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CESAREAN SECTION

CESAREAN SECTION The indications for cesarean section can be divided into two classes: (1) the absolute, in which there is no question of choice, and (2) the relative, in which a choice of methods of delivery exists, but cesarean section seems to give the best chance of safety for both mother and child. The absolute indications are comparatively simple: (1) a contracted pelvis, with a conjugate at the brim of less than 7 cm., or with other measurements so small that delivery could be accomplished in no other way; (2) complete obstruction of the pelvic canal by a fibroid tumor, ovarian cyst or tumor of the sacrum; (3) a gigantic child, whose head will not engage in the pelvic inlet and whose anterior parietal eminence projects well beyond the symphysis. In all these' cases, safe delivery by methods other than cesarean section is out of the question. It must be remembered, however, http://www.deepdyve.com/assets/images/DeepDyve-Logo-lg.png JAMA American Medical Association

CESAREAN SECTION

JAMA , Volume 79 (25) – Dec 16, 1922

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Publisher
American Medical Association
Copyright
Copyright © 1922 American Medical Association. All Rights Reserved. Applicable FARS/DFARS Restrictions Apply to Government Use.
ISSN
0098-7484
eISSN
1538-3598
DOI
10.1001/jama.1922.02640250001001
Publisher site
See Article on Publisher Site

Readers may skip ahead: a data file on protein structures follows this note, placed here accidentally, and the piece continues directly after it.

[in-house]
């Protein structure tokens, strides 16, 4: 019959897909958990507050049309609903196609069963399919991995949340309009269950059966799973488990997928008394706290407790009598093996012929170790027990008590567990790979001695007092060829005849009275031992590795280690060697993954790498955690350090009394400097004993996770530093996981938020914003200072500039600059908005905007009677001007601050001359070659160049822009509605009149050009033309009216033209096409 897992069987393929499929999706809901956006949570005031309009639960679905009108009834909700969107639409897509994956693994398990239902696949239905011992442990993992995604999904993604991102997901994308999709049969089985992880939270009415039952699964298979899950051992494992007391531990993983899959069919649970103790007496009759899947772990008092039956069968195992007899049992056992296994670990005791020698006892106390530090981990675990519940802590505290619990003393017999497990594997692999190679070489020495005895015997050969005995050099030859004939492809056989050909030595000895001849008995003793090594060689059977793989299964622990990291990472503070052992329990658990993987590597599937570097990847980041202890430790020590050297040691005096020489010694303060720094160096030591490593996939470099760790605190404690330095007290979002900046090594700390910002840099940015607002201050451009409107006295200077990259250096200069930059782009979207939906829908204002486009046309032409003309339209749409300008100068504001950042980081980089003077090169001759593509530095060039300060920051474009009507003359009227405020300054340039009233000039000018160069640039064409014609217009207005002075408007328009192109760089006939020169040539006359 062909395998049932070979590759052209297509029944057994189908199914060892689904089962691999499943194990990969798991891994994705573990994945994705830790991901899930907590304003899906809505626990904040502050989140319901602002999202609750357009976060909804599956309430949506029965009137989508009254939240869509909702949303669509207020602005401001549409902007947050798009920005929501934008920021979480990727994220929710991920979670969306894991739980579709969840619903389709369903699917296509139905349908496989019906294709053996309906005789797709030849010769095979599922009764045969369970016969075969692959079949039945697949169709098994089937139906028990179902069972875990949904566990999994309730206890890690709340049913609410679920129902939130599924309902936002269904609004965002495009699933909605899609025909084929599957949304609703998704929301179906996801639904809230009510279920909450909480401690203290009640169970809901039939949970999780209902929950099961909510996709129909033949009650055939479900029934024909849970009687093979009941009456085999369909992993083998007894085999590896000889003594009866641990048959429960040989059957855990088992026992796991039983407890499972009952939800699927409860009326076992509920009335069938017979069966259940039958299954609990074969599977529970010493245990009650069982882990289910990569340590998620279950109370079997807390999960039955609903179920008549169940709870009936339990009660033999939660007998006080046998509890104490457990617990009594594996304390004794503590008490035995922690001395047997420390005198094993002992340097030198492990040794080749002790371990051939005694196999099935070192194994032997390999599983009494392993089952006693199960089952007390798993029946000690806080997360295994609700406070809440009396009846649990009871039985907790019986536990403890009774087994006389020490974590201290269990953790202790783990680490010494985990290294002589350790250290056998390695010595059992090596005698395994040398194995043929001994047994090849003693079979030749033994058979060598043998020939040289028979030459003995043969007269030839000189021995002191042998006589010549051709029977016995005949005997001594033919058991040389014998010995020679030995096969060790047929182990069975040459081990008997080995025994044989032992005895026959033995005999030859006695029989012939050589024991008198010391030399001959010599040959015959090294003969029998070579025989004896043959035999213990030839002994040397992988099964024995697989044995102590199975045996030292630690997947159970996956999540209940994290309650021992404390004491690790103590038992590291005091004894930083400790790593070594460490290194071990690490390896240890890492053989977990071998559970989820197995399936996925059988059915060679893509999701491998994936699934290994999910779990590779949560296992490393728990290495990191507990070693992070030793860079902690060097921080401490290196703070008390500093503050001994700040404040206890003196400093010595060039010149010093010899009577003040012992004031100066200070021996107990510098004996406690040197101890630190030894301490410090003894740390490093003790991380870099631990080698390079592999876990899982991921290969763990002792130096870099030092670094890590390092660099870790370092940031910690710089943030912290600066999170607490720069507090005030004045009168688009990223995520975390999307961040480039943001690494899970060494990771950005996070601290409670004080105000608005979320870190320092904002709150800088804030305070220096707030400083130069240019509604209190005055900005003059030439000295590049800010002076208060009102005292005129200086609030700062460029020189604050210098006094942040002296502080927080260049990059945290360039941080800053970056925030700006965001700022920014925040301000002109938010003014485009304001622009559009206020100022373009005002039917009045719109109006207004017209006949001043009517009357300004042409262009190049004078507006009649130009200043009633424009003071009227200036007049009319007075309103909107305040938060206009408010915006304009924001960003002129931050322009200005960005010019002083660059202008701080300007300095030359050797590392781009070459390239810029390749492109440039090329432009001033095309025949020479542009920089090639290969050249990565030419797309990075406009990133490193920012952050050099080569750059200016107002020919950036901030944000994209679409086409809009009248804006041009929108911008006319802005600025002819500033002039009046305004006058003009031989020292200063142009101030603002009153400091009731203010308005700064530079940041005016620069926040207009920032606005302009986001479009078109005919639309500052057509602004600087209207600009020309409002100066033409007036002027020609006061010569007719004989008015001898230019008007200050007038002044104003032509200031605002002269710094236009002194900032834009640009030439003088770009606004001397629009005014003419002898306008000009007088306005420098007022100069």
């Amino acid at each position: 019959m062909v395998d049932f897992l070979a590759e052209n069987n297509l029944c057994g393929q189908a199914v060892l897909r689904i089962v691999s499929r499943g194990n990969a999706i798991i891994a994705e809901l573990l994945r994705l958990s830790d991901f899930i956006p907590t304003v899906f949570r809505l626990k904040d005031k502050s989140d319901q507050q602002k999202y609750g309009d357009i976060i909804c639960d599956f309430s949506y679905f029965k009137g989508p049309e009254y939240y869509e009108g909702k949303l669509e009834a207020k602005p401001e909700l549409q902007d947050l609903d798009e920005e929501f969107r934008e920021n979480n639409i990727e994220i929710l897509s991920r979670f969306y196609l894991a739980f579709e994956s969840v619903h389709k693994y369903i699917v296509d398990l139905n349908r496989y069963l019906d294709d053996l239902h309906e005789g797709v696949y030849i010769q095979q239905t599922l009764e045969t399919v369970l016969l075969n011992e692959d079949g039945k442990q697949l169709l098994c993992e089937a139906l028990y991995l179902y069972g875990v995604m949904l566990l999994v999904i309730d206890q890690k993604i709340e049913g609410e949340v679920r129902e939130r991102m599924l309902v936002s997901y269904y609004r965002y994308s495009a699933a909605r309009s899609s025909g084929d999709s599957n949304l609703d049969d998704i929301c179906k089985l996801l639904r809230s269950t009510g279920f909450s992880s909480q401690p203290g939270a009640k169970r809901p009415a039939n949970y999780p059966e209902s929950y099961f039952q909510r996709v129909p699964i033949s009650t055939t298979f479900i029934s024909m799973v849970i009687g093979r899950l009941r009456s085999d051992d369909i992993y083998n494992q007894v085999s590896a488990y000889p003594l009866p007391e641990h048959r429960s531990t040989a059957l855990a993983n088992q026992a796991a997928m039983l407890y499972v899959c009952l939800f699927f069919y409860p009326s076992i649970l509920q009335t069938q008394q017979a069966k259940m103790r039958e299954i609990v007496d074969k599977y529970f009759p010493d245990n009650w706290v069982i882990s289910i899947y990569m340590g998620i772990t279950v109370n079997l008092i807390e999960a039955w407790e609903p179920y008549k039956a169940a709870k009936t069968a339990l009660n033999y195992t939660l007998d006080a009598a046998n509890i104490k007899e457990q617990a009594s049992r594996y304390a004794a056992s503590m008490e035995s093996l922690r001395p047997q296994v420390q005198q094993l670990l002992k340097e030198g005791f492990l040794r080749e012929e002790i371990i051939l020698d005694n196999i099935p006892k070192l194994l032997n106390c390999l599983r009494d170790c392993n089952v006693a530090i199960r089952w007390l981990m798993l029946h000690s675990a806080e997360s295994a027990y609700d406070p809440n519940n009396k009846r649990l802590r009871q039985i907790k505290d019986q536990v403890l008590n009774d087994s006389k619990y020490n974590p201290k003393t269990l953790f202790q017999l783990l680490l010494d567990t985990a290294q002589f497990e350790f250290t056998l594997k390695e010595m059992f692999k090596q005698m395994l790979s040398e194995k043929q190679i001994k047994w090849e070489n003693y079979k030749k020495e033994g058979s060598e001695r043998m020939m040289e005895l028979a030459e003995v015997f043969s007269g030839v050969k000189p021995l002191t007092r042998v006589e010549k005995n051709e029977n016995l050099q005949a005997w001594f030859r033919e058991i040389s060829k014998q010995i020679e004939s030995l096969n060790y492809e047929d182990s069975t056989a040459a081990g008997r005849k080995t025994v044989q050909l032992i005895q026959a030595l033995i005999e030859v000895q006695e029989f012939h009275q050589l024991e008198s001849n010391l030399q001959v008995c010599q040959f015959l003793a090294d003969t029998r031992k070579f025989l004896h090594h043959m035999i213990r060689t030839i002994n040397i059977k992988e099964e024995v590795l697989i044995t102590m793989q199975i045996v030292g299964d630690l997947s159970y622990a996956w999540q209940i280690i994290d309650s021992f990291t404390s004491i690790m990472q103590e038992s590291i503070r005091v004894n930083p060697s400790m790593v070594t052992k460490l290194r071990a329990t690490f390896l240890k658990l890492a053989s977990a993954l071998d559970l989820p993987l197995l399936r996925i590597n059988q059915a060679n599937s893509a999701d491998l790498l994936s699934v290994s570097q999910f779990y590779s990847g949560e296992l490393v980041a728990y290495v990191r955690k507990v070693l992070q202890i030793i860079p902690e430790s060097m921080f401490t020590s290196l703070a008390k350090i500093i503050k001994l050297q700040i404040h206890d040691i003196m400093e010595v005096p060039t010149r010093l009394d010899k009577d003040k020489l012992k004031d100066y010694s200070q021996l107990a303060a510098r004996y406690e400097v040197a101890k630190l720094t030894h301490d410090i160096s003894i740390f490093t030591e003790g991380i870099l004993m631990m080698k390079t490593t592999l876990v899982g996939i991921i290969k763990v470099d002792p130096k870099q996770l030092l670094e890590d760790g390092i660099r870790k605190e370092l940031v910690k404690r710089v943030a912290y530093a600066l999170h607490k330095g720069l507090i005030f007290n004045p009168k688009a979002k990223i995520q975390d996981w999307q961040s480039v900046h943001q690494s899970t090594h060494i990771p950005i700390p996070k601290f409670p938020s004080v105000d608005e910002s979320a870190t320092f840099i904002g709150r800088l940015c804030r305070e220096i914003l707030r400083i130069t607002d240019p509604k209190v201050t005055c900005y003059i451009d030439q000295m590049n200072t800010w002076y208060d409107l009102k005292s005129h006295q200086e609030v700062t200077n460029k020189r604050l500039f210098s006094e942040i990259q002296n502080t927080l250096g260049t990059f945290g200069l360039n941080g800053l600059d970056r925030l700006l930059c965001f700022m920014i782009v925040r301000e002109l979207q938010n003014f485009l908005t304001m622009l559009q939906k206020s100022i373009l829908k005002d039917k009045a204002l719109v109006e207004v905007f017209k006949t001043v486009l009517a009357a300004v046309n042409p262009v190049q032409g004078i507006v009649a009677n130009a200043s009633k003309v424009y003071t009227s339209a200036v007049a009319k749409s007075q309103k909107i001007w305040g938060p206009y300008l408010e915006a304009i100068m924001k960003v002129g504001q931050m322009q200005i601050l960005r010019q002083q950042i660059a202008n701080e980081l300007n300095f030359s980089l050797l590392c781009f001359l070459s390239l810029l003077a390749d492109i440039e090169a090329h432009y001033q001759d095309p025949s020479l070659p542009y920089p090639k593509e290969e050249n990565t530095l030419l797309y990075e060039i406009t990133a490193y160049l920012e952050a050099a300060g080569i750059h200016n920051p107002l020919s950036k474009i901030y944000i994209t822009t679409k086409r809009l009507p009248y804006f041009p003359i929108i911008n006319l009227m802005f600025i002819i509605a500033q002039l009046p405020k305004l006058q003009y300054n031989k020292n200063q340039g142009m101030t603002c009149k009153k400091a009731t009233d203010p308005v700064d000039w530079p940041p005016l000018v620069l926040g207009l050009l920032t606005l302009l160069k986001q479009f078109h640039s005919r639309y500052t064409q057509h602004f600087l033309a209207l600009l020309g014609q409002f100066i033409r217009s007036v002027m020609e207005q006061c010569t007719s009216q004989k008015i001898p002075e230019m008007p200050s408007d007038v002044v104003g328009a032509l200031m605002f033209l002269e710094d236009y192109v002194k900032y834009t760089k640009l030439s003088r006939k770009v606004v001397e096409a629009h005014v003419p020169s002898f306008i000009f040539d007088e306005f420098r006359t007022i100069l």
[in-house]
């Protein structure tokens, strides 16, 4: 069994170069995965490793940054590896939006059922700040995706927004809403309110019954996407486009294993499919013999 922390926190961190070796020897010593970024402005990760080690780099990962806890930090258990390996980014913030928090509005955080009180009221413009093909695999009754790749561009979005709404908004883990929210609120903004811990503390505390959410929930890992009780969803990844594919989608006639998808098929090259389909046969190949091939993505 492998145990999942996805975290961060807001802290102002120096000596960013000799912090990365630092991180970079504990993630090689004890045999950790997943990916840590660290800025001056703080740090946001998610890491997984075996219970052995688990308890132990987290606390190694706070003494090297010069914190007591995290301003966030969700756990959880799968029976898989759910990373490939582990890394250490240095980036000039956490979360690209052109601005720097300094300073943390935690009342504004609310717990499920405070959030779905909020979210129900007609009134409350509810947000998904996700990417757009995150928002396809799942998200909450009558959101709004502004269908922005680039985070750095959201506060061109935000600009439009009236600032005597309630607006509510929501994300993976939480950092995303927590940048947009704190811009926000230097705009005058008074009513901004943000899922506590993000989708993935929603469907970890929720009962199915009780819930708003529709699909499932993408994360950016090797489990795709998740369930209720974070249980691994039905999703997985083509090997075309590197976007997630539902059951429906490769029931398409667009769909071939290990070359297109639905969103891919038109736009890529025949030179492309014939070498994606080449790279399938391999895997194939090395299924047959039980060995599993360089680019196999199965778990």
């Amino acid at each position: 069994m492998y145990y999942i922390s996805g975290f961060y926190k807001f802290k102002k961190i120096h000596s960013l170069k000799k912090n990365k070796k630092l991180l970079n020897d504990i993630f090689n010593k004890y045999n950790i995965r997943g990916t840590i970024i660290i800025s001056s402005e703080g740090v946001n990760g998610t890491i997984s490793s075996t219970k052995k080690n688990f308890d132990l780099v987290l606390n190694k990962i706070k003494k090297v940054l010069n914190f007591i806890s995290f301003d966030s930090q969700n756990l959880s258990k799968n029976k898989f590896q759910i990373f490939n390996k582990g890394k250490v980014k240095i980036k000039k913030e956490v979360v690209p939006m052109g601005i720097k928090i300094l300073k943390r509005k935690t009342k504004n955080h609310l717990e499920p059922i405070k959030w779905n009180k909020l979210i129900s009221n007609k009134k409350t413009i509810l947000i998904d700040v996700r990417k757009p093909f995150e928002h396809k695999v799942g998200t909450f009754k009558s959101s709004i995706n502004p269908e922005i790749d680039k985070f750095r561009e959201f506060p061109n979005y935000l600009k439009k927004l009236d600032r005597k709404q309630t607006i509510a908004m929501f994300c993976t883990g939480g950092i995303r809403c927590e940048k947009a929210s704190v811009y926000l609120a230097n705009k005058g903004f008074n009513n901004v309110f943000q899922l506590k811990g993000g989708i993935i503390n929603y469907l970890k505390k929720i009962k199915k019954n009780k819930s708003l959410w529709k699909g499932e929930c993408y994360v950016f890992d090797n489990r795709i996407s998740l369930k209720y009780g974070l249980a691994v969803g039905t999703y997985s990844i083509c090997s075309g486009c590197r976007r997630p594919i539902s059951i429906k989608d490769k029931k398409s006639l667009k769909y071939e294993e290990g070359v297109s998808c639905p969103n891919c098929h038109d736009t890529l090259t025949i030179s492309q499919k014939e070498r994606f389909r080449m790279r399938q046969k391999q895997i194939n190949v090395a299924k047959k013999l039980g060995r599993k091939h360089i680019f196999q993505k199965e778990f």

Abstract

The indications for cesarean section can be divided into two classes: (1) the absolute, in which there is no question of choice, and (2) the relative, in which a choice of methods of delivery exists, but cesarean section seems to give the best chance of safety for both mother and child. The absolute indications are comparatively simple: (1) a contracted pelvis, with a conjugate at the brim of less than 7 cm., or with other measurements so small that delivery could be accomplished in no other way; (2) complete obstruction of the pelvic canal by a fibroid tumor, ovarian cyst or tumor of the sacrum; (3) a gigantic child, whose head will not engage in the pelvic inlet and whose anterior parietal eminence projects well beyond the symphysis. In all these' cases, safe delivery by methods other than cesarean section is out of the question. It must be remembered, however,

Journal

JAMAAmerican Medical Association

Published: Dec 16, 1922

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